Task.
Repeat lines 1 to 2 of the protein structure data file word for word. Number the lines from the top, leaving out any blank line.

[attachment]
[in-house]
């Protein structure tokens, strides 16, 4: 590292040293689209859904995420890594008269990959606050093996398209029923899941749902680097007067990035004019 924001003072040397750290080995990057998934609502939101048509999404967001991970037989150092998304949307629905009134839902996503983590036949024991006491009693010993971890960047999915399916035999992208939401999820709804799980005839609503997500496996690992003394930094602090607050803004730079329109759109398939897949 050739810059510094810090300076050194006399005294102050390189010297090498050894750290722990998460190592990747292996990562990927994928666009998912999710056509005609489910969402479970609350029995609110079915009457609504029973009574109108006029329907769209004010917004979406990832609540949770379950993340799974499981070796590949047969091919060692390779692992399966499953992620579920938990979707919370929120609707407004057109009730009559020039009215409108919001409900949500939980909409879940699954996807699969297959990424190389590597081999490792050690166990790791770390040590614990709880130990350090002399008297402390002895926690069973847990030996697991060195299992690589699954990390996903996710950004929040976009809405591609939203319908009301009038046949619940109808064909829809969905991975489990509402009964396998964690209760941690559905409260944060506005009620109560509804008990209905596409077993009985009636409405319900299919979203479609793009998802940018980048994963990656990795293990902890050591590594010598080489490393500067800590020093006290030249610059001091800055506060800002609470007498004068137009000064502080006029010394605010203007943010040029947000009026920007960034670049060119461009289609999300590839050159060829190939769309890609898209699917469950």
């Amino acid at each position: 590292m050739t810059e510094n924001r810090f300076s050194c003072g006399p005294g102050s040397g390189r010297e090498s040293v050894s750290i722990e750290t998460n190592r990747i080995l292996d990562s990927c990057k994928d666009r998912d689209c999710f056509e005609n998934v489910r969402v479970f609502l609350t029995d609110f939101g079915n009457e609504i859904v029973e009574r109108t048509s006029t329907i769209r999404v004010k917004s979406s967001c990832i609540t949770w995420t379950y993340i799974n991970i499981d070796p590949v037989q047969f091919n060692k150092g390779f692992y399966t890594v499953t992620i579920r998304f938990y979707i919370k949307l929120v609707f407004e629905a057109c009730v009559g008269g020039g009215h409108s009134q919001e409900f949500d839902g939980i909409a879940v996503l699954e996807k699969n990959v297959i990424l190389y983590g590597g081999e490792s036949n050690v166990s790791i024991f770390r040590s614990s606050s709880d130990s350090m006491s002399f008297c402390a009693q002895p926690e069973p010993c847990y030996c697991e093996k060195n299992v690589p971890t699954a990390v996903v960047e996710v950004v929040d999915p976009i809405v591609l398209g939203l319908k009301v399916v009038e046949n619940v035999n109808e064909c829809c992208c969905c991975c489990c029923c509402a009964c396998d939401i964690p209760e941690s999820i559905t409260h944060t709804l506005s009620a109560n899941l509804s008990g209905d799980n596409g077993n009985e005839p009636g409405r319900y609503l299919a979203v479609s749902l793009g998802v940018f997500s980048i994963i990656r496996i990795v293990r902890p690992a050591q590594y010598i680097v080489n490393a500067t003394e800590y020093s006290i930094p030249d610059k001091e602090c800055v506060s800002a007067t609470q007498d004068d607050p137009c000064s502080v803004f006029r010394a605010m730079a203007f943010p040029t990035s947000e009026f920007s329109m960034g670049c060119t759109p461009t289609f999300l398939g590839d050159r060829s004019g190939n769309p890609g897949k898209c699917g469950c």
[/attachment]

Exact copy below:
[in-house]
């Protein structure tokens, strides 16, 4: 590292040293689209859904995420890594008269990959606050093996398209029923899941749902680097007067990035004019 924001003072040397750290080995990057998934609502939101048509999404967001991970037989150092998304949307629905009134839902996503983590036949024991006491009693010993971890960047999915399916035999992208939401999820709804799980005839609503997500496996690992003394930094602090607050803004730079329109759109398939897949 050739810059510094810090300076050194006399005294102050390189010297090498050894750290722990998460190592990747292996990562990927994928666009998912999710056509005609489910969402479970609350029995609110079915009457609504029973009574109108006029329907769209004010917004979406990832609540949770379950993340799974499981070796590949047969091919060692390779692992399966499953992620579920938990979707919370929120609707407004057109009730009559020039009215409108919001409900949500939980909409879940699954996807699969297959990424190389590597081999490792050690166990790791770390040590614990709880130990350090002399008297402390002895926690069973847990030996697991060195299992690589699954990390996903996710950004929040976009809405591609939203319908009301009038046949619940109808064909829809969905991975489990509402009964396998964690209760941690559905409260944060506005009620109560509804008990209905596409077993009985009636409405319900299919979203479609793009998802940018980048994963990656990795293990902890050591590594010598080489490393500067800590020093006290030249610059001091800055506060800002609470007498004068137009000064502080006029010394605010203007943010040029947000009026920007960034670049060119461009289609999300590839050159060829190939769309890609898209699917469950």